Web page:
Web Exclusive: Escalator Step Band Analysis
by Dr. Ali Albadri
The step band in a heavy-duty escalator is subjected to higher levels of stress and strain compared to that of a step band in a light-duty escalator. Heavy-duty escalators are often designed and built for public-transportation systems, which service high volumes of passengers, particularly during peak travel times. In addition, heavy-duty escalators often have high rises (i.e., 10 m or higher), and operate for long hours (i.e., 20 hr. per day).
An escalator consists of two shafts — top and idler shafts (Figure 1). The top shaft is driven by a chain connected to a motor through a gearbox. The idler shaft is placed in a carriage, which is pulled linearly against the trusses using spring and tension rod mechanisms. As the carriage is pulled backward, it keeps the chains/step band under continuous tension.
Authoritative policies and signage such as “Stand on the right” do not encourage uniform wear in the chains over the width of the machine, because one chain is subjected to a higher force and more wear than the other. The chains in the step band enable the steps to maintain safe and practical clearances between each other, and between the steps and skirting. The chains in a heavy-duty escalator are much larger than those in a light-duty escalator. They have wheels located at a pitch distance approximately equal to the width of the step. The two chains are linked with cross axles, where the steps are hinged. The steps are free to rotate around the axle (Figure 2).
The chains are carefully matched in length and accuracy when they are new. The two chains run with high precision on the two sprockets for the top and idler shafts (Figure 1). The high precision between the chains and the sprockets ensures the steps remain correctly aligned with each other and consistently in perpendicular orientation to the centerline of the machine.
The idler shaft is in the carriage in the bottom landing to keep the chains in continuous tension. The tension force should be equal in both chains, but, in reality, this does not happen during the operation of the escalator. The loads imposed by passengers are not applied uniformly over the step band, as they are often directed to stand on the right side. High wear in one chain allows the steps to skew to one side of the machine. Larger chains and higher rise mean more severe wear, which causes more skew in the steps. The skewing problem becomes serious when the misaligned steps try to pass through the combplates. This can have safety implications for passengers, especially when considering the possibility of the step hitting the combplate or the steps colliding.
High wear in one chain can cause the chain to have a kink, especially as it comes out of teeth on the idler sprocket (Figure 3). The creation of a kink generates significant stresses in the chain and steps. Tangent check track can stop the chain from kinking, as the chain would be forced to stay in a horizontal position. However, the force on the steps and chain could remain high. In the space between the lower landing and bottom sweep of the return side, the steps rotate to accommodate the differences between the heights of the tracks. These differences allow the steps to tilt on an angle to ease their movement at the top sweep return side. This maneuver subjects the steps to additional stress.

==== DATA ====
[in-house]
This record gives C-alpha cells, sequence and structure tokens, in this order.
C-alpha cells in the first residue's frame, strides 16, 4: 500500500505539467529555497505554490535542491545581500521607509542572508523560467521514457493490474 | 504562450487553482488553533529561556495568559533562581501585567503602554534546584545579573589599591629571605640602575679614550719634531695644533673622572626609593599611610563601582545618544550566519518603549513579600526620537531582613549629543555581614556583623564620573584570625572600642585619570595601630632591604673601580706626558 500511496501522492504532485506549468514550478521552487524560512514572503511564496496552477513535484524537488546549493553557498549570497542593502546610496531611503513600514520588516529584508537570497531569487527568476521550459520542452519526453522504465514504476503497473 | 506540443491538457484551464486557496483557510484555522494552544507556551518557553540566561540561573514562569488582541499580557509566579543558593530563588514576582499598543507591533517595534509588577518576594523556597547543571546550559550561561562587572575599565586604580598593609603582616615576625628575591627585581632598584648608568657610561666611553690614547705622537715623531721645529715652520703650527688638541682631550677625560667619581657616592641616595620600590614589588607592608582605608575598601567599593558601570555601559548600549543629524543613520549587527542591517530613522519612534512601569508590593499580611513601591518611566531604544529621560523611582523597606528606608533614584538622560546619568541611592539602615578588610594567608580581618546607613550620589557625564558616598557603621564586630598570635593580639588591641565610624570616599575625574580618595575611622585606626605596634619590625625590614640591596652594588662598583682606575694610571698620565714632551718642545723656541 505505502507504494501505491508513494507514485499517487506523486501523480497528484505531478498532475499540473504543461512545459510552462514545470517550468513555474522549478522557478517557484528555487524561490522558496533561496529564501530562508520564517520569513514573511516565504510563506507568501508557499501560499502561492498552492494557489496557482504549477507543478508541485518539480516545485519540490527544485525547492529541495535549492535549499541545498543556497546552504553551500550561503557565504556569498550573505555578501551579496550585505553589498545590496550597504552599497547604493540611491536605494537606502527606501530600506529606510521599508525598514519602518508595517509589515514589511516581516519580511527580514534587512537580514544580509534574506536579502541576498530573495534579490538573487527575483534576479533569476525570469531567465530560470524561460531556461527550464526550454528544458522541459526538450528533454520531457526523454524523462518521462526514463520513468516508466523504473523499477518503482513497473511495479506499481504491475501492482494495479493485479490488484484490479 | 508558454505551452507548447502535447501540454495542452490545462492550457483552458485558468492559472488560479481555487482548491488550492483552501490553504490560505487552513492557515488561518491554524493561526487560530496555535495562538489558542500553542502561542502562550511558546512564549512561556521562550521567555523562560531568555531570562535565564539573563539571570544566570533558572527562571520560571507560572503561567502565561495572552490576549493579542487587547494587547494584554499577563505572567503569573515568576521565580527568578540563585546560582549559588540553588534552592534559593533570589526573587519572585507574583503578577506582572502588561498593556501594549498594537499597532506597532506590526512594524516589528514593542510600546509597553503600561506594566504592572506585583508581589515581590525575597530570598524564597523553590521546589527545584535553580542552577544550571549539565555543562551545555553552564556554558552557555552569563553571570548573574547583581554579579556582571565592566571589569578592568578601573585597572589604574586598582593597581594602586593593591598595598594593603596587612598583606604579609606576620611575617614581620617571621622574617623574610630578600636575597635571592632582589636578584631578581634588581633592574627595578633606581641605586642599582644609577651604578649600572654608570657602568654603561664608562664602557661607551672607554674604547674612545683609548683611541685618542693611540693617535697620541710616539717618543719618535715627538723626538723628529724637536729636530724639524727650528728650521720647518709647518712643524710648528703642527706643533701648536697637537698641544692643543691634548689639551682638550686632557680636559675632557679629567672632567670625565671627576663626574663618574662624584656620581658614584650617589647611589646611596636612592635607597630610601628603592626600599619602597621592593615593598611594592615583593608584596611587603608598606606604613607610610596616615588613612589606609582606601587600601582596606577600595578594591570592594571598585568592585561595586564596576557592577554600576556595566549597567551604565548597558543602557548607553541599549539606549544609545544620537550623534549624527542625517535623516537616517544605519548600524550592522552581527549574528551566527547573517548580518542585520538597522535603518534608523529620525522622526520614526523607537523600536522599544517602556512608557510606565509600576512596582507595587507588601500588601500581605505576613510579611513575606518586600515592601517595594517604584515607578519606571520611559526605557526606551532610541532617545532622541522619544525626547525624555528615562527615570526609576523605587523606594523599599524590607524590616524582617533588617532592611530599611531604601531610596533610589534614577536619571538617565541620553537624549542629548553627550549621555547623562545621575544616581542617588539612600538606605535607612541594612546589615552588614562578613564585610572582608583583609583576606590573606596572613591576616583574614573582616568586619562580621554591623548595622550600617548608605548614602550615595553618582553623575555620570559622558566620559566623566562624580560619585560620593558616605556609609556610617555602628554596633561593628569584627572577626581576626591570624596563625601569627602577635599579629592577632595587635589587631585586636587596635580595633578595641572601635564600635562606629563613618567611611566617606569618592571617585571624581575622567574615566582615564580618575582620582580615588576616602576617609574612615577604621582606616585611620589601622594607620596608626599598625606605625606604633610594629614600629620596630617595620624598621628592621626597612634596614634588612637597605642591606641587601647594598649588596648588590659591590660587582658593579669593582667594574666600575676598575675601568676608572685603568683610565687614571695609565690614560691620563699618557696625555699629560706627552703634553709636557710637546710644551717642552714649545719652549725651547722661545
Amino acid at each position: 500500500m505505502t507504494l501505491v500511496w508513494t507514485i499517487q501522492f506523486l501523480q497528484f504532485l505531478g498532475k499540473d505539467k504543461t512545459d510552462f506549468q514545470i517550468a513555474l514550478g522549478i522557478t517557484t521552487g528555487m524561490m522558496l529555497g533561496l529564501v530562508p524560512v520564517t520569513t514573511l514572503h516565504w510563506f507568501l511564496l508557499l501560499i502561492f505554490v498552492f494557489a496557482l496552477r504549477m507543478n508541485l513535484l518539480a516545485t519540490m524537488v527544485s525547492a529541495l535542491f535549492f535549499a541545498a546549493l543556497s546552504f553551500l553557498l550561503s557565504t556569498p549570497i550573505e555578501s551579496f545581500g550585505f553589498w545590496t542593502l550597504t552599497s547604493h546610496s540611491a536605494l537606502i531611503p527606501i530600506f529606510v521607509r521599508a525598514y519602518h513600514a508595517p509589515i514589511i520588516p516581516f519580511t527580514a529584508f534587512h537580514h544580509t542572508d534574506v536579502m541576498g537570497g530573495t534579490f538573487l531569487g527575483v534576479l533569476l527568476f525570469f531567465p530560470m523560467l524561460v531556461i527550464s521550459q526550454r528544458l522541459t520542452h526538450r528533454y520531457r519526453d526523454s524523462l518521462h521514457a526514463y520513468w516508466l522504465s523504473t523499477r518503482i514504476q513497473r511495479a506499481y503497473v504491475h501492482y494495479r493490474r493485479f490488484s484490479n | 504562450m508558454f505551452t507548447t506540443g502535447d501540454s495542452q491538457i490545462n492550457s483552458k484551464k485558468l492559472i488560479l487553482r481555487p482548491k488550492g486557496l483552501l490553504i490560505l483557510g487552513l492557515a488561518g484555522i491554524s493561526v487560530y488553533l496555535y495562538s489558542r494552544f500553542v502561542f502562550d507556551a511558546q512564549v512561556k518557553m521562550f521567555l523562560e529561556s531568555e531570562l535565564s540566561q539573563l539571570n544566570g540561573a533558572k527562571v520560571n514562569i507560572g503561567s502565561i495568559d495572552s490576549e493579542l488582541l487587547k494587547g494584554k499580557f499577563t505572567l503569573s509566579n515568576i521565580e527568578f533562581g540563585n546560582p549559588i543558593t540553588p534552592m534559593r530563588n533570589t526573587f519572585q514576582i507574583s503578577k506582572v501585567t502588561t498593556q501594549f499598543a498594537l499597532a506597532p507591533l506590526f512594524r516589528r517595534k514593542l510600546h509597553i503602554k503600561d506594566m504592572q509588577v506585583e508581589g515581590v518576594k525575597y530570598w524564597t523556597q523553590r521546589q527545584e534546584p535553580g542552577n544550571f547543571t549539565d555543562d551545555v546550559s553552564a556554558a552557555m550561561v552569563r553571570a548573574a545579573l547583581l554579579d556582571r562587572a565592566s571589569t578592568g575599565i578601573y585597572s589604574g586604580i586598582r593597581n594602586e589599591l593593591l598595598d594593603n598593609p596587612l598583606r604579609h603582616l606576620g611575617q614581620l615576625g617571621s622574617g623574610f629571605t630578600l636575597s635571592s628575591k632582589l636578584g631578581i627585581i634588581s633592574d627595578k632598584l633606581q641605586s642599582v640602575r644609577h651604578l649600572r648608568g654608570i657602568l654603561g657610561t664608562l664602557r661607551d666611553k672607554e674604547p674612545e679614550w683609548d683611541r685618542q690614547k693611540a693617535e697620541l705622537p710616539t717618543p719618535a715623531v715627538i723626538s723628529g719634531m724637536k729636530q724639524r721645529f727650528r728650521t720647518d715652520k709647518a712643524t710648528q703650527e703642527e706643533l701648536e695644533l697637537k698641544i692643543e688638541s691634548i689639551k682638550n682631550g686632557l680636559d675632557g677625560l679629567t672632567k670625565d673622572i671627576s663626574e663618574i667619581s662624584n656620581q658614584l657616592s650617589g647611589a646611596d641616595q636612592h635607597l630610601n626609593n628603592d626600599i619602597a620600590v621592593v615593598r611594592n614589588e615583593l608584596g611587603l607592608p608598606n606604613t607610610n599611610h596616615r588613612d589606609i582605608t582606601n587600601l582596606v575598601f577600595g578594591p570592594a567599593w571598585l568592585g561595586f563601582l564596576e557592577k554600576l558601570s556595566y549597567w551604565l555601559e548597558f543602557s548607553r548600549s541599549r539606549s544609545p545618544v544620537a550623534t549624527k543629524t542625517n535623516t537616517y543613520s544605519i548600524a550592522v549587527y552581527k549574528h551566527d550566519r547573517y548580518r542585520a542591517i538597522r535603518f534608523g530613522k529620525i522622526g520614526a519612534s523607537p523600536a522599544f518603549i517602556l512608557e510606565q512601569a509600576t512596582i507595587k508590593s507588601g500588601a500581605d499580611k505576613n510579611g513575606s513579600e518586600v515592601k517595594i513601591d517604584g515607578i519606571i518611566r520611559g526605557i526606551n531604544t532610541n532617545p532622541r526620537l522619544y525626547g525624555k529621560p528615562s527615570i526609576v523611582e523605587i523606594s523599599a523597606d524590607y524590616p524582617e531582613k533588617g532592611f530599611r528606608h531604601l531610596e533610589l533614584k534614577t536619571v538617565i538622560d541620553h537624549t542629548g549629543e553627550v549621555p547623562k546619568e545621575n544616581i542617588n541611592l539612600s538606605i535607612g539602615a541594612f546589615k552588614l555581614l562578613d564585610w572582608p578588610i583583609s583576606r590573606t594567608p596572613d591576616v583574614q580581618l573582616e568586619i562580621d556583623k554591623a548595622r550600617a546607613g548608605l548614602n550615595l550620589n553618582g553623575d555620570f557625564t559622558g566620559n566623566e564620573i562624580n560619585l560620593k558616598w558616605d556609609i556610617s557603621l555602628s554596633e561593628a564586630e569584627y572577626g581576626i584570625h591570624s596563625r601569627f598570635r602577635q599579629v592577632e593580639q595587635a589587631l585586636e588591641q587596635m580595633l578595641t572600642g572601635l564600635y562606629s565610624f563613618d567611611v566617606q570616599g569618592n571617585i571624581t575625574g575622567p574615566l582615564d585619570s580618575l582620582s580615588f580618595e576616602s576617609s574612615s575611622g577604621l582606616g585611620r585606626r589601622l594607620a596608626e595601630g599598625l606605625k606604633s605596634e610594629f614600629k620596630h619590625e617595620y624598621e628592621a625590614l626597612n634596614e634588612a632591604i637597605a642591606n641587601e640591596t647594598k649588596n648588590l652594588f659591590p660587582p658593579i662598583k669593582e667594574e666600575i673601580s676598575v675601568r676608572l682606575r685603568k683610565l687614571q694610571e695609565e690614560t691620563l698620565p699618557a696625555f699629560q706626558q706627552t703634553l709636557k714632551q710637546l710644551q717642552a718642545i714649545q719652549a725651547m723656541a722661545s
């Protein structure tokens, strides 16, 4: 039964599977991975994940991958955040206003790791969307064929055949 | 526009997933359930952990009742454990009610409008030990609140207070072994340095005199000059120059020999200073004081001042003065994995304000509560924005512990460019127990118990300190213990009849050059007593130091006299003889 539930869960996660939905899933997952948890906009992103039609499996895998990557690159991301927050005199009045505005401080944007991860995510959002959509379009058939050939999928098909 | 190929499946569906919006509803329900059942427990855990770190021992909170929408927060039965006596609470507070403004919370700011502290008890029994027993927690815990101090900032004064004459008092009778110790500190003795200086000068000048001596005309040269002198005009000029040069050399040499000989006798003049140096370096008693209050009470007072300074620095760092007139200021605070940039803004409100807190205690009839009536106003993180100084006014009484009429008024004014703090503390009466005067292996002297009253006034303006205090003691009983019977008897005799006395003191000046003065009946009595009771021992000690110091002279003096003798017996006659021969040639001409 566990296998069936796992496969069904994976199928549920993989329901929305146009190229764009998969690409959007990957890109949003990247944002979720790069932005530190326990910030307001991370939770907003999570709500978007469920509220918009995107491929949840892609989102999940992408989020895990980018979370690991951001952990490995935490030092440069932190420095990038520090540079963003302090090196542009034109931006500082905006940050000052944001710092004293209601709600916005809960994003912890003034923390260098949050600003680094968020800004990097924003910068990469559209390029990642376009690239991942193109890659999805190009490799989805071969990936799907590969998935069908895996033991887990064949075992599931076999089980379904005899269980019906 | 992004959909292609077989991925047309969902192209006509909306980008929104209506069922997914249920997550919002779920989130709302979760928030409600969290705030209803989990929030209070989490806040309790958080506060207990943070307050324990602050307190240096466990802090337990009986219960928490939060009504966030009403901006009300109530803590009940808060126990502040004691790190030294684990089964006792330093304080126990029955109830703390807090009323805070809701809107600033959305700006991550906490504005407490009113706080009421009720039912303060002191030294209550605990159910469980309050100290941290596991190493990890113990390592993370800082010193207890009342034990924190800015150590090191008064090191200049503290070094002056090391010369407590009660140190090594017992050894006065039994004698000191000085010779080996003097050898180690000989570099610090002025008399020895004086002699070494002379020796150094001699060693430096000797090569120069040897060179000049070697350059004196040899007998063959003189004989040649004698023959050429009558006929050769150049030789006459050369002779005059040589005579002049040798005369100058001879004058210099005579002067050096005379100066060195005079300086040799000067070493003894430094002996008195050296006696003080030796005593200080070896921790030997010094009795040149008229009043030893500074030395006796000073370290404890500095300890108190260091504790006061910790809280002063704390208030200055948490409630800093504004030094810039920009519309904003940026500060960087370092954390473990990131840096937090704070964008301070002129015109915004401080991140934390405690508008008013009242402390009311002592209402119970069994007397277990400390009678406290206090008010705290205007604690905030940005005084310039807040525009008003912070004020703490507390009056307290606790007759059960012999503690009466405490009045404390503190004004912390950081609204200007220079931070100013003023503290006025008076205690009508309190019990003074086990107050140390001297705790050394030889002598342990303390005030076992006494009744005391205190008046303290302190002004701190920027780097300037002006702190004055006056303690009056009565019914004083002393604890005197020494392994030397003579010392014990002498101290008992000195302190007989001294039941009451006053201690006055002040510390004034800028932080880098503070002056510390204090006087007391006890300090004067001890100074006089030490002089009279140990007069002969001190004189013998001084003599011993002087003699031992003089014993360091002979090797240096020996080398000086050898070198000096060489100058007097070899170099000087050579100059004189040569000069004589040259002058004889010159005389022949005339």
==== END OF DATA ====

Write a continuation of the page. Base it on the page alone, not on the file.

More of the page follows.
The impact of chain wear has highlighted the contrast between steps with stub axles and steps with cross axles. In the former, each side of the step is affected by the amount of wear in the chain nearby. Therefore, the body of the step will take the burden of accommodating the differential in the forces at both sides of the step. The steps with chain axles do not expose the body of the step to differential force, as the axle absorbs it.
Running a high-rise escalator in the up or down direction for an extended amount of time causes more chain wear than does frequently reversing the escalator. Frequent use of such monitoring devices as the smart step can be a significant and positive contribution in identifying the critical locations along the escalator, especially for the creation of maintenance schedules. New escalator design concepts could provide better operating conditions, reduce refurbishment costs and improve safety.
Dr. Ali Albadri is a chief engineer at Tube Lines Lifts and Escalators Services in the U.K. He has a PhD and MPhil in Materials Science from the University of Manchester Institute of Science and Technology (UMIST) and University of Sheffield, respectively, and BSc degrees in Nuclear Engineering from Baghdad University and Mechanical Engineering from Technology University. Albadri has published papers about materials science and concrete design instruments. Prior to joining the vertical-transportation industry, he worked for UMIST, Brunel University and Oxford University, in addition to Cookson Group, ABB, Olympus and Hydronix Ltd.